Source: TorrentFreak, for the latest info on copyright, file-sharing, torrent sites and ANONYMOUS VPN services.

TorrentFreak: Gucci Sets Trend for Broad Internet ‘Censorship’

This post was syndicated from: TorrentFreak and was written by: Ernesto. Original post: at TorrentFreak

gucciIn July the movie streaming site MovieTube was sued by the MPAA, which tried to shut it down with a broad injunction.

Last month a coalition of global tech firms including Google, Facebook, Twitter protested the MPAA’s request, which would require search engines, ISPs and hosting companies to stop linking to or offering services to MovieTube.

The MPAA eventually dropped the request as MovieTube shut down voluntarily, but we can expect more of these requests in the future. In fact, they are already quite common in the fashion industry.

This year alone Gucci has targeted hundreds of “infringing” websites that sell knockoffs without permission, and the fashion icon has no trouble getting courts to shut these sites down through similar injunctions.

Gucci’s most recent case was filed three weeks ago (pdf). It targets 221 websites and is similar to lawsuits that were filed previously, which accuse site owners of selling counterfeit merchandise.

In the complaint Gucci asks for a preliminary injunction to prevent all third parties from doing business with the site. This includes payment services, social networks and other online services.

Furthermore, Gucci specifically requests an order to prevent “search engines, Web hosts, domain-name registrars and domain-name registries” from facilitating access to the sites in question.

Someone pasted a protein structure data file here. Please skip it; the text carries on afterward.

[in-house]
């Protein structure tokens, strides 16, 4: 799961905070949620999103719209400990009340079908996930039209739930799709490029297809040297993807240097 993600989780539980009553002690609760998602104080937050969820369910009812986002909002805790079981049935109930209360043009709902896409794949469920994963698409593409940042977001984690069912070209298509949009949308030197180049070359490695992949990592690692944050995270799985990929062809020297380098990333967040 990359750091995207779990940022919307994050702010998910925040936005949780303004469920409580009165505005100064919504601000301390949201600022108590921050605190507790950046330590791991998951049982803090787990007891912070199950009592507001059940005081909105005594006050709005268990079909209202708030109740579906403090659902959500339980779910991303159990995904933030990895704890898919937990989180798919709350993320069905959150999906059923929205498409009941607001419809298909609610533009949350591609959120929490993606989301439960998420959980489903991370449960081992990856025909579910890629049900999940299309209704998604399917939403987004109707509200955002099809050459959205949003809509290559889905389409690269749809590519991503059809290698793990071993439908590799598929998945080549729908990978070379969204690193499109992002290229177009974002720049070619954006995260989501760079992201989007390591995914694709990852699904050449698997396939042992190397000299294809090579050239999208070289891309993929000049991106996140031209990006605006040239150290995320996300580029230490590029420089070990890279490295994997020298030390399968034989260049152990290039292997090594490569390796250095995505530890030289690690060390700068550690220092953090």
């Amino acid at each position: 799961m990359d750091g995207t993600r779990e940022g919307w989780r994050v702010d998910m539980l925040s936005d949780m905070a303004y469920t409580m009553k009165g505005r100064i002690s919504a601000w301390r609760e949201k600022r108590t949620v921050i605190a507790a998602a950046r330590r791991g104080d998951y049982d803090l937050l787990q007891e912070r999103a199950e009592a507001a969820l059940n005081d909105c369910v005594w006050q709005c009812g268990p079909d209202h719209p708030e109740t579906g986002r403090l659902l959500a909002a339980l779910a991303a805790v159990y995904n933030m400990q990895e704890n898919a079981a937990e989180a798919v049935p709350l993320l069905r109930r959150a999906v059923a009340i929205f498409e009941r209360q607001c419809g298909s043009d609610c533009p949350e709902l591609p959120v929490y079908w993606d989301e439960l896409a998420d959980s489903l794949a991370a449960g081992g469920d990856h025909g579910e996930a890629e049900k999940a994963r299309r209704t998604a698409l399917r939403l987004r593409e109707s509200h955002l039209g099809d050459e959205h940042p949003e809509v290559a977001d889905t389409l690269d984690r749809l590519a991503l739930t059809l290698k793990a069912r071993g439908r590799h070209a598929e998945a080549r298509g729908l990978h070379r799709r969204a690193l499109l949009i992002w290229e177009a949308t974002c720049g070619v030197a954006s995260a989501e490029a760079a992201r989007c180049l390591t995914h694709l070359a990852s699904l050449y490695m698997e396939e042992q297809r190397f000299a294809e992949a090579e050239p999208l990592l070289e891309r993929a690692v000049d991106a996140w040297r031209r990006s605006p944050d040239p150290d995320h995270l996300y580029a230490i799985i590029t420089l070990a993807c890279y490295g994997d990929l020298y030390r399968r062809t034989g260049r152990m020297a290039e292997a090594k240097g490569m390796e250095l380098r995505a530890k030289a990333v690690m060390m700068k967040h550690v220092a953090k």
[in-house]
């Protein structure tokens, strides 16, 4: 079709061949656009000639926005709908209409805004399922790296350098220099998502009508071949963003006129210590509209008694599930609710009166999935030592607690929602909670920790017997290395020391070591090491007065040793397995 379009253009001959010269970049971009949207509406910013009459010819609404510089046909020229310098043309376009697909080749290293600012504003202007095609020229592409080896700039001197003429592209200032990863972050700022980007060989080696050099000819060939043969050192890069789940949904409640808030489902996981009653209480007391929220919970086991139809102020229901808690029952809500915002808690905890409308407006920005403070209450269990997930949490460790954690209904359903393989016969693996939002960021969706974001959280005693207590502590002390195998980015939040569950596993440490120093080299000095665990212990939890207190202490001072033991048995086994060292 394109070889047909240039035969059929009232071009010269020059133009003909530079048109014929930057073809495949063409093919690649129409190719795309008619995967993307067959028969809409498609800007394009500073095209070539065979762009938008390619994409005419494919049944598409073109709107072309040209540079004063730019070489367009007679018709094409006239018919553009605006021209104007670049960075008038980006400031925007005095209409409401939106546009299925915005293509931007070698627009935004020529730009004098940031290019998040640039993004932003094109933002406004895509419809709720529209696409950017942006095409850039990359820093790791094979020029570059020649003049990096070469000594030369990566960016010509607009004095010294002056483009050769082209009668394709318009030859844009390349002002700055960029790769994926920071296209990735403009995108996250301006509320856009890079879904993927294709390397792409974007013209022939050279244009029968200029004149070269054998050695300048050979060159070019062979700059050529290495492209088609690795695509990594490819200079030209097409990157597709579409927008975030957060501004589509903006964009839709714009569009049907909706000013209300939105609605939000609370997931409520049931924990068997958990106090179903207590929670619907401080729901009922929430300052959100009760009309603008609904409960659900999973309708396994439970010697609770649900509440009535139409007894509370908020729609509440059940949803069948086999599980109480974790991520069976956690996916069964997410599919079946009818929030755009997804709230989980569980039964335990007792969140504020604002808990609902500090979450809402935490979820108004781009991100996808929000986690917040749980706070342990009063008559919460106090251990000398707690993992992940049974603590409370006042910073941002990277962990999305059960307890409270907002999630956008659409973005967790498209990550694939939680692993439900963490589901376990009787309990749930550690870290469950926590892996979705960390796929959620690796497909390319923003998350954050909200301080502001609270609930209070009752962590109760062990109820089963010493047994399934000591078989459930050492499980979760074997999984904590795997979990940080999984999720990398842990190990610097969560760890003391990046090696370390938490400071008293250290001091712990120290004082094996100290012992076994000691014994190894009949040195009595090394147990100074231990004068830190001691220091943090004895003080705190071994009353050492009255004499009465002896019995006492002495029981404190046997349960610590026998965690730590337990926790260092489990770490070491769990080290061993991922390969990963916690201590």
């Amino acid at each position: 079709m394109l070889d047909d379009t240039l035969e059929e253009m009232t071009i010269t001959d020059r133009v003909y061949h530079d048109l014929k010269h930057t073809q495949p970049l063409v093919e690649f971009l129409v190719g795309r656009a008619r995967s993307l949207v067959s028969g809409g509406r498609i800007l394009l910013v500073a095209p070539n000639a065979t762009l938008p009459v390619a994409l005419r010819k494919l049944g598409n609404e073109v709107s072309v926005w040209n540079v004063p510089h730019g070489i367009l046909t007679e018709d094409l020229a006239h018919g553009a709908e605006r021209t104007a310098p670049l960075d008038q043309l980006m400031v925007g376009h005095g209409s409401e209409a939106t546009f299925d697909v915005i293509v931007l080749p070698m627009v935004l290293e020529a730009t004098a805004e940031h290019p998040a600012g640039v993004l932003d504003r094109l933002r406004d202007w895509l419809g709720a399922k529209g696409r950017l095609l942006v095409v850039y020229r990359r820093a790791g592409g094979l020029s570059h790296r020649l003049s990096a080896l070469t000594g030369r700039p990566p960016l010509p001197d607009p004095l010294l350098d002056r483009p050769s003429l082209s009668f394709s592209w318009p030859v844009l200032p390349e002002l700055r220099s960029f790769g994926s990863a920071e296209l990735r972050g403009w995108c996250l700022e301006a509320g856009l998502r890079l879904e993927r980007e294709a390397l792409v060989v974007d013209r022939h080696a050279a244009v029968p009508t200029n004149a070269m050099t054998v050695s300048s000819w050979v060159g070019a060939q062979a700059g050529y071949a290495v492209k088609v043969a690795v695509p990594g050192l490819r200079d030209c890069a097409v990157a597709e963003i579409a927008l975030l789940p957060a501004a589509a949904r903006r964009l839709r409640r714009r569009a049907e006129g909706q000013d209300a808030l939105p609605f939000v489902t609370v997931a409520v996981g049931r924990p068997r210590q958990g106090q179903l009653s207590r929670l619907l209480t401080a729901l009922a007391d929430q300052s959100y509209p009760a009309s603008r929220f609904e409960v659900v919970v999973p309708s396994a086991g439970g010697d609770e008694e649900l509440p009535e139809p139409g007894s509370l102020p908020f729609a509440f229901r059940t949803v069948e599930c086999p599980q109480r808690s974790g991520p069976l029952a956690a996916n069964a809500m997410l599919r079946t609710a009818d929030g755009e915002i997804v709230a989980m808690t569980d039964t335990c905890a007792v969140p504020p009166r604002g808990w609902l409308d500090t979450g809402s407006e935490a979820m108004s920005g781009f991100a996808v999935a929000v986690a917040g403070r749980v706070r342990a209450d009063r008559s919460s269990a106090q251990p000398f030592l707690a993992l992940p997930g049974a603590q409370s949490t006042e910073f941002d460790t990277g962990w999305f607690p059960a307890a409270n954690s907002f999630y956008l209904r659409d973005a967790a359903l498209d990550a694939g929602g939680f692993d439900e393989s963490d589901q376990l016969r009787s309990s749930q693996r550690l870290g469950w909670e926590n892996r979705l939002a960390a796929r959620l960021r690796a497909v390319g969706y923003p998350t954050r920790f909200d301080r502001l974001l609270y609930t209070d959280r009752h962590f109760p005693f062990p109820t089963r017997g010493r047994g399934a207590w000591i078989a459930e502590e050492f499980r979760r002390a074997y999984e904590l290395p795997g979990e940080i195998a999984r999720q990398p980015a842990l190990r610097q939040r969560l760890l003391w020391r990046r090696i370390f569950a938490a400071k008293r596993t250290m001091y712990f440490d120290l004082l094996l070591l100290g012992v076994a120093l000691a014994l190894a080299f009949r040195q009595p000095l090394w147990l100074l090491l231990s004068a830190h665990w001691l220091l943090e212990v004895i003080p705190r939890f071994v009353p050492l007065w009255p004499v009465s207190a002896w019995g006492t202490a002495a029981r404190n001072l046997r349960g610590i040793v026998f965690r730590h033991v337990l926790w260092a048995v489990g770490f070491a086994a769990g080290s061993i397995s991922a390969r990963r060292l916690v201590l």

Gucci’s request
guccireq

While this case is still pending, the designer company has had success with previous requests. In May, for example, Gucci obtained an injunction which prohibits search engines from linking to 184 sites, while ordering domain name registrars to hand over the domains.

Unlike with the MovieTube case, there has been little public outcry about the Gucci cases. However, the Electronic Frontier Foundation believes that they pose a significant threat.

“The Gucci cases are certainly of concern for the same reasons as the MovieTube case, and they deserve more public scrutiny,” EFF attorney Mitch Stoltz informs TF.

“Vaguely written orders that could be used to co-opt numerous Internet intermediaries into blocking or filtering websites are an abuse of the law and threaten some of the same harms as the infamous SOPA bill did,” he adds.